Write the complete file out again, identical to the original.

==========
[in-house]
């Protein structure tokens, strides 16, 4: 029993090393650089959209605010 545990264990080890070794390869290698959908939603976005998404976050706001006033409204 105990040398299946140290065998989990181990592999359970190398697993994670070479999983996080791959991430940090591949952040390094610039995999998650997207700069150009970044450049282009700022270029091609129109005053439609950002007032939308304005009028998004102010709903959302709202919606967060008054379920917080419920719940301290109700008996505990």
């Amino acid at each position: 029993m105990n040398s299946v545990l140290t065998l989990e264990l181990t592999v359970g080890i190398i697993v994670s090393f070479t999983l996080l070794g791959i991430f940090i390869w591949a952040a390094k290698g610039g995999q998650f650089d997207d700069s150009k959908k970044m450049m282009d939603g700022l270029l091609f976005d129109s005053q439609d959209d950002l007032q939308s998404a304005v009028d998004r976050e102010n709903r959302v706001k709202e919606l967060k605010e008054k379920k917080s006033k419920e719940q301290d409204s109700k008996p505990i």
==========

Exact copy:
[in-house]
């Protein structure tokens, strides 16, 4: 029993090393650089959209605010 545990264990080890070794390869290698959908939603976005998404976050706001006033409204 105990040398299946140290065998989990181990592999359970190398697993994670070479999983996080791959991430940090591949952040390094610039995999998650997207700069150009970044450049282009700022270029091609129109005053439609950002007032939308304005009028998004102010709903959302709202919606967060008054379920917080419920719940301290109700008996505990």
């Amino acid at each position: 029993m105990n040398s299946v545990l140290t065998l989990e264990l181990t592999v359970g080890i190398i697993v994670s090393f070479t999983l996080l070794g791959i991430f940090i390869w591949a952040a390094k290698g610039g995999q998650f650089d997207d700069s150009k959908k970044m450049m282009d939603g700022l270029l091609f976005d129109s005053q439609d959209d950002l007032q939308s998404a304005v009028d998004r976050e102010n709903r959302v706001k709202e919606l967060k605010e008054k379920k917080s006033k419920e719940q301290d409204s109700k008996p505990i």